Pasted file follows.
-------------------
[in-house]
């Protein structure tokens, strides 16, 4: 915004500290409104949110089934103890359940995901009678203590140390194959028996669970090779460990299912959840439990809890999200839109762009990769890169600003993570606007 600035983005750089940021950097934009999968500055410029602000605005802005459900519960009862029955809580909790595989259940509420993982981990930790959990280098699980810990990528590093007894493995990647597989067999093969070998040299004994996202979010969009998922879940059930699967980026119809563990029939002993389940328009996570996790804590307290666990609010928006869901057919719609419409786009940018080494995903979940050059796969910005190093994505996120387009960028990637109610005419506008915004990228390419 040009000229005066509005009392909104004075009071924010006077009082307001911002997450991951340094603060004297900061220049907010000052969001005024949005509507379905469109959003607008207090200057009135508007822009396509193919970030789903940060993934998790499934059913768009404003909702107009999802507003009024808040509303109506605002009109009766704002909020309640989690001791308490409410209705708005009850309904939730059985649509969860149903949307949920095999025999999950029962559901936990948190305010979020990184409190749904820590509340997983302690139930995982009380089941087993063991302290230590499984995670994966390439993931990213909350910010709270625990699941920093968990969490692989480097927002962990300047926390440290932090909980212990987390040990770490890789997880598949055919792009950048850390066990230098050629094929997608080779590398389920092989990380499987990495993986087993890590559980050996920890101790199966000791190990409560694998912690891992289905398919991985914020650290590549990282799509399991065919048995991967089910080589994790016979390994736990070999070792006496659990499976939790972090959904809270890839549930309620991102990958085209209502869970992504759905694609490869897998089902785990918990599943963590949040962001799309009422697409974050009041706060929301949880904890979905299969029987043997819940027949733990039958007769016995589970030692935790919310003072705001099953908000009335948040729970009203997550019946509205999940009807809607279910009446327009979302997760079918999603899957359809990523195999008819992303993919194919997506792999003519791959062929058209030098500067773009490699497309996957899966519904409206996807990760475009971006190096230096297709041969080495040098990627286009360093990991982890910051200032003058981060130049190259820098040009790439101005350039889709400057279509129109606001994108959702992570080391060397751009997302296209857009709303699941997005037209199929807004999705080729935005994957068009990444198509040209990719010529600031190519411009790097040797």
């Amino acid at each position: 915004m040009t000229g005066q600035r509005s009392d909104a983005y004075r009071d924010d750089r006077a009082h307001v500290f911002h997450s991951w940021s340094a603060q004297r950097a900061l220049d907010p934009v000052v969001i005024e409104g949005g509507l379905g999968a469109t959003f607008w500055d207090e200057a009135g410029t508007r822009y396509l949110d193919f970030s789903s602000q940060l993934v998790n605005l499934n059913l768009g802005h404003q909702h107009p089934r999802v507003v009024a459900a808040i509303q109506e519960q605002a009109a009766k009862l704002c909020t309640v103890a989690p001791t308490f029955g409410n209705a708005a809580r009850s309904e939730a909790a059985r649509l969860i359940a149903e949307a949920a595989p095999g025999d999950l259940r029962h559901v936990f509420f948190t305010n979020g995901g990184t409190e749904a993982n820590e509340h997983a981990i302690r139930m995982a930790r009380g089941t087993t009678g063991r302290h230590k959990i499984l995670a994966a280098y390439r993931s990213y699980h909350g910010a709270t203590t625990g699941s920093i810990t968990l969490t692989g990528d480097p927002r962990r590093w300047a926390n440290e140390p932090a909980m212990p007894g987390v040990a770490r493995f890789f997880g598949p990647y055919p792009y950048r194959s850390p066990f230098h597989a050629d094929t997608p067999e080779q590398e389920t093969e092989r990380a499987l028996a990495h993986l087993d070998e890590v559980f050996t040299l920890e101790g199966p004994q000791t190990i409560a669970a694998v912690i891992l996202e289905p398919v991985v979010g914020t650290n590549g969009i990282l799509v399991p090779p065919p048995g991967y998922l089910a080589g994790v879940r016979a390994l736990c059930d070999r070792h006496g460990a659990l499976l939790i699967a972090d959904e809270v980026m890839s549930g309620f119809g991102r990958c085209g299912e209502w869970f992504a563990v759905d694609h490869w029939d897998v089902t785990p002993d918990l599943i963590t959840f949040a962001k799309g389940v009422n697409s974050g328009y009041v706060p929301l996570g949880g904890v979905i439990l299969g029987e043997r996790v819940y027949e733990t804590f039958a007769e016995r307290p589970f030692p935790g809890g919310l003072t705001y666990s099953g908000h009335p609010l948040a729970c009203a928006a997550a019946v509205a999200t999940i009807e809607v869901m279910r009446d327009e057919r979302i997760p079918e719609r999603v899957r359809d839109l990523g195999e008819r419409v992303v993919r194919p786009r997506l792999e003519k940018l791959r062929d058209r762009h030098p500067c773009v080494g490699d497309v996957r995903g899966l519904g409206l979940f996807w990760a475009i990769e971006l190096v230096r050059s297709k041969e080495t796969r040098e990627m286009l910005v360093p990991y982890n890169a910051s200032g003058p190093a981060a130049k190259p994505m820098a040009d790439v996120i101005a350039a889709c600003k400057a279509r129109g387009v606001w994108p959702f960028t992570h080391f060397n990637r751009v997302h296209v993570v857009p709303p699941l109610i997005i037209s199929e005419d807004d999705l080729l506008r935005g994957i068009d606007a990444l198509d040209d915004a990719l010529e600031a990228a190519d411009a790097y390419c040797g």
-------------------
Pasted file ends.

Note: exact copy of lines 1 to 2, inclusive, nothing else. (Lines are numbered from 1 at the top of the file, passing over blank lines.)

[in-house]
């Protein structure tokens, strides 16, 4: 915004500290409104949110089934103890359940995901009678203590140390194959028996669970090779460990299912959840439990809890999200839109762009990769890169600003993570606007 600035983005750089940021950097934009999968500055410029602000605005802005459900519960009862029955809580909790595989259940509420993982981990930790959990280098699980810990990528590093007894493995990647597989067999093969070998040299004994996202979010969009998922879940059930699967980026119809563990029939002993389940328009996570996790804590307290666990609010928006869901057919719609419409786009940018080494995903979940050059796969910005190093994505996120387009960028990637109610005419506008915004990228390419 040009000229005066509005009392909104004075009071924010006077009082307001911002997450991951340094603060004297900061220049907010000052969001005024949005509507379905469109959003607008207090200057009135508007822009396509193919970030789903940060993934998790499934059913768009404003909702107009999802507003009024808040509303109506605002009109009766704002909020309640989690001791308490409410209705708005009850309904939730059985649509969860149903949307949920095999025999999950029962559901936990948190305010979020990184409190749904820590509340997983302690139930995982009380089941087993063991302290230590499984995670994966390439993931990213909350910010709270625990699941920093968990969490692989480097927002962990300047926390440290932090909980212990987390040990770490890789997880598949055919792009950048850390066990230098050629094929997608080779590398389920092989990380499987990495993986087993890590559980050996920890101790199966000791190990409560694998912690891992289905398919991985914020650290590549990282799509399991065919048995991967089910080589994790016979390994736990070999070792006496659990499976939790972090959904809270890839549930309620991102990958085209209502869970992504759905694609490869897998089902785990918990599943963590949040962001799309009422697409974050009041706060929301949880904890979905299969029987043997819940027949733990039958007769016995589970030692935790919310003072705001099953908000009335948040729970009203997550019946509205999940009807809607279910009446327009979302997760079918999603899957359809990523195999008819992303993919194919997506792999003519791959062929058209030098500067773009490699497309996957899966519904409206996807990760475009971006190096230096297709041969080495040098990627286009360093990991982890910051200032003058981060130049190259820098040009790439101005350039889709400057279509129109606001994108959702992570080391060397751009997302296209857009709303699941997005037209199929807004999705080729935005994957068009990444198509040209990719010529600031190519411009790097040797």